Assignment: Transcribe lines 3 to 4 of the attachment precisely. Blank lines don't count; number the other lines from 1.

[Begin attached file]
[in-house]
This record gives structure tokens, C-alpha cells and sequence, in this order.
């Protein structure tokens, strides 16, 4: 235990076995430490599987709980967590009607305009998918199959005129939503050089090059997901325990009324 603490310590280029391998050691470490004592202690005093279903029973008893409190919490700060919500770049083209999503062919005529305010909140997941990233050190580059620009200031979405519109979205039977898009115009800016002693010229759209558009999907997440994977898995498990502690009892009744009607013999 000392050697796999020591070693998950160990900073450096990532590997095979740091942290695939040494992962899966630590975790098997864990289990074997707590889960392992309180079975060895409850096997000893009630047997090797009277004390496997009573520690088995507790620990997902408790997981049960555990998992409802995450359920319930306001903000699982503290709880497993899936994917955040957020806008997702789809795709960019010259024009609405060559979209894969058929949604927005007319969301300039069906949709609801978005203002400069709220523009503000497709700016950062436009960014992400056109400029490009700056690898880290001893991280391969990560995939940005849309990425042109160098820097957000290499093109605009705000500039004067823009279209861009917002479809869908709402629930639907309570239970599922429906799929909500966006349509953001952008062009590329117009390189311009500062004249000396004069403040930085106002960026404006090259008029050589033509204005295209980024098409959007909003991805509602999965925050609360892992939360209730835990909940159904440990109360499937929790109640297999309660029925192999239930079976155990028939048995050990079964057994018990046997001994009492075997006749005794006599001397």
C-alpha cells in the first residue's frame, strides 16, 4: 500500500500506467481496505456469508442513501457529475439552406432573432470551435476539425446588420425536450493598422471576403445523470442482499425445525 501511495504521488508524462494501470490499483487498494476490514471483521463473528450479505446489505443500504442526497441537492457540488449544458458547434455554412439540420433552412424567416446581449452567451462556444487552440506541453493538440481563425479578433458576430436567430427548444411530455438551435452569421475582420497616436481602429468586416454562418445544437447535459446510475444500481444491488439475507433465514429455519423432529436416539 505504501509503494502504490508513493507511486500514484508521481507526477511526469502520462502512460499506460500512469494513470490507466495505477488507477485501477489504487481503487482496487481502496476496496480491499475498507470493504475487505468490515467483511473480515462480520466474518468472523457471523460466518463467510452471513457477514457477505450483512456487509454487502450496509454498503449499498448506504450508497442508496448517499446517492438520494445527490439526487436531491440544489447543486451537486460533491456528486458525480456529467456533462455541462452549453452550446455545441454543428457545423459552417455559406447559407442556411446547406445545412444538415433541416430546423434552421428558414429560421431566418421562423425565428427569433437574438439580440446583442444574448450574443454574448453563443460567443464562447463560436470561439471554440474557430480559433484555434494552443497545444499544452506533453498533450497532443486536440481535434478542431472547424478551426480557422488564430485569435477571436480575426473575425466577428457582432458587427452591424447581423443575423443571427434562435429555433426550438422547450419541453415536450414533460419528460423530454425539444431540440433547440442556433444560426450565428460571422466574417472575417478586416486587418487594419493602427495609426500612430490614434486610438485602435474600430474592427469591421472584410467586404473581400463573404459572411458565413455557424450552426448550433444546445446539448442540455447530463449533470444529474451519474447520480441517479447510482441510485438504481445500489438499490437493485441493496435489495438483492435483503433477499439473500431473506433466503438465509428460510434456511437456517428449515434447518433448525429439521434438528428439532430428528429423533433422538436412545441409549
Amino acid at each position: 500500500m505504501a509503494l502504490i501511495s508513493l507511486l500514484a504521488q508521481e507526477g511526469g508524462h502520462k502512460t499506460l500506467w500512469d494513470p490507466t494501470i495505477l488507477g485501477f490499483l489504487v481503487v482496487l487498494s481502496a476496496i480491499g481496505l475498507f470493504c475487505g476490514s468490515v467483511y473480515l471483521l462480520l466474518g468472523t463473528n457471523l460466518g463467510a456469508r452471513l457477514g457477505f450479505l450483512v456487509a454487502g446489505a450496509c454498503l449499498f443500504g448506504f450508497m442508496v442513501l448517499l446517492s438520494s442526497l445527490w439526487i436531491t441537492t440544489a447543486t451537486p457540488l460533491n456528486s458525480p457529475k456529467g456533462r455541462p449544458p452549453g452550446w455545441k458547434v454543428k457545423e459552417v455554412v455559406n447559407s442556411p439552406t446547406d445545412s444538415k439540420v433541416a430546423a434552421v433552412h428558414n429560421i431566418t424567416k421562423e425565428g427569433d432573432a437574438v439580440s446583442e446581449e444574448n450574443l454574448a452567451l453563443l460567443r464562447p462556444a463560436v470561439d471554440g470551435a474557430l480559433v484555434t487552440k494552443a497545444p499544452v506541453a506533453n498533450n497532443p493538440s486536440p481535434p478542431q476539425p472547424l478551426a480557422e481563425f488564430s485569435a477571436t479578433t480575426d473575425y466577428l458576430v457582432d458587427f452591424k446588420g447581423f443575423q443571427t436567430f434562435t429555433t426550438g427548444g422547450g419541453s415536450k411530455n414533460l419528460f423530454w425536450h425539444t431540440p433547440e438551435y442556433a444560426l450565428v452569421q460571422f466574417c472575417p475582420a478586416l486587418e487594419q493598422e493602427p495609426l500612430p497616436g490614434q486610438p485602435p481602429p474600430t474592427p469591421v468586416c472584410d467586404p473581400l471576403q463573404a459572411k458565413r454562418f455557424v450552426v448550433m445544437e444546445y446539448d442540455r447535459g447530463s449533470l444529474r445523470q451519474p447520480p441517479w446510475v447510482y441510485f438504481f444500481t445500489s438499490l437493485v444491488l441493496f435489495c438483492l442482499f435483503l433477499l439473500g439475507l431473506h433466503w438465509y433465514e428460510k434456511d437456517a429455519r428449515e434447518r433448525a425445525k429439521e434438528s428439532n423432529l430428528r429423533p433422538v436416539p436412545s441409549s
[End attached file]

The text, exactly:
């Protein structure tokens, strides 16, 4: 235990076995430490599987709980967590009607305009998918199959005129939503050089090059997901325990009324 603490310590280029391998050691470490004592202690005093279903029973008893409190919490700060919500770049083209999503062919005529305010909140997941990233050190580059620009200031979405519109979205039977898009115009800016002693010229759209558009999907997440994977898995498990502690009892009744009607013999 000392050697796999020591070693998950160990900073450096990532590997095979740091942290695939040494992962899966630590975790098997864990289990074997707590889960392992309180079975060895409850096997000893009630047997090797009277004390496997009573520690088995507790620990997902408790997981049960555990998992409802995450359920319930306001903000699982503290709880497993899936994917955040957020806008997702789809795709960019010259024009609405060559979209894969058929949604927005007319969301300039069906949709609801978005203002400069709220523009503000497709700016950062436009960014992400056109400029490009700056690898880290001893991280391969990560995939940005849309990425042109160098820097957000290499093109605009705000500039004067823009279209861009917002479809869908709402629930639907309570239970599922429906799929909500966006349509953001952008062009590329117009390189311009500062004249000396004069403040930085106002960026404006090259008029050589033509204005295209980024098409959007909003991805509602999965925050609360892992939360209730835990909940159904440990109360499937929790109640297999309660029925192999239930079976155990028939048995050990079964057994018990046997001994009492075997006749005794006599001397």
C-alpha cells in the first residue's frame, strides 16, 4: 500500500500506467481496505456469508442513501457529475439552406432573432470551435476539425446588420425536450493598422471576403445523470442482499425445525 501511495504521488508524462494501470490499483487498494476490514471483521463473528450479505446489505443500504442526497441537492457540488449544458458547434455554412439540420433552412424567416446581449452567451462556444487552440506541453493538440481563425479578433458576430436567430427548444411530455438551435452569421475582420497616436481602429468586416454562418445544437447535459446510475444500481444491488439475507433465514429455519423432529436416539 505504501509503494502504490508513493507511486500514484508521481507526477511526469502520462502512460499506460500512469494513470490507466495505477488507477485501477489504487481503487482496487481502496476496496480491499475498507470493504475487505468490515467483511473480515462480520466474518468472523457471523460466518463467510452471513457477514457477505450483512456487509454487502450496509454498503449499498448506504450508497442508496448517499446517492438520494445527490439526487436531491440544489447543486451537486460533491456528486458525480456529467456533462455541462452549453452550446455545441454543428457545423459552417455559406447559407442556411446547406445545412444538415433541416430546423434552421428558414429560421431566418421562423425565428427569433437574438439580440446583442444574448450574443454574448453563443460567443464562447463560436470561439471554440474557430480559433484555434494552443497545444499544452506533453498533450497532443486536440481535434478542431472547424478551426480557422488564430485569435477571436480575426473575425466577428457582432458587427452591424447581423443575423443571427434562435429555433426550438422547450419541453415536450414533460419528460423530454425539444431540440433547440442556433444560426450565428460571422466574417472575417478586416486587418487594419493602427495609426500612430490614434486610438485602435474600430474592427469591421472584410467586404473581400463573404459572411458565413455557424450552426448550433444546445446539448442540455447530463449533470444529474451519474447520480441517479447510482441510485438504481445500489438499490437493485441493496435489495438483492435483503433477499439473500431473506433466503438465509428460510434456511437456517428449515434447518433448525429439521434438528428439532430428528429423533433422538436412545441409549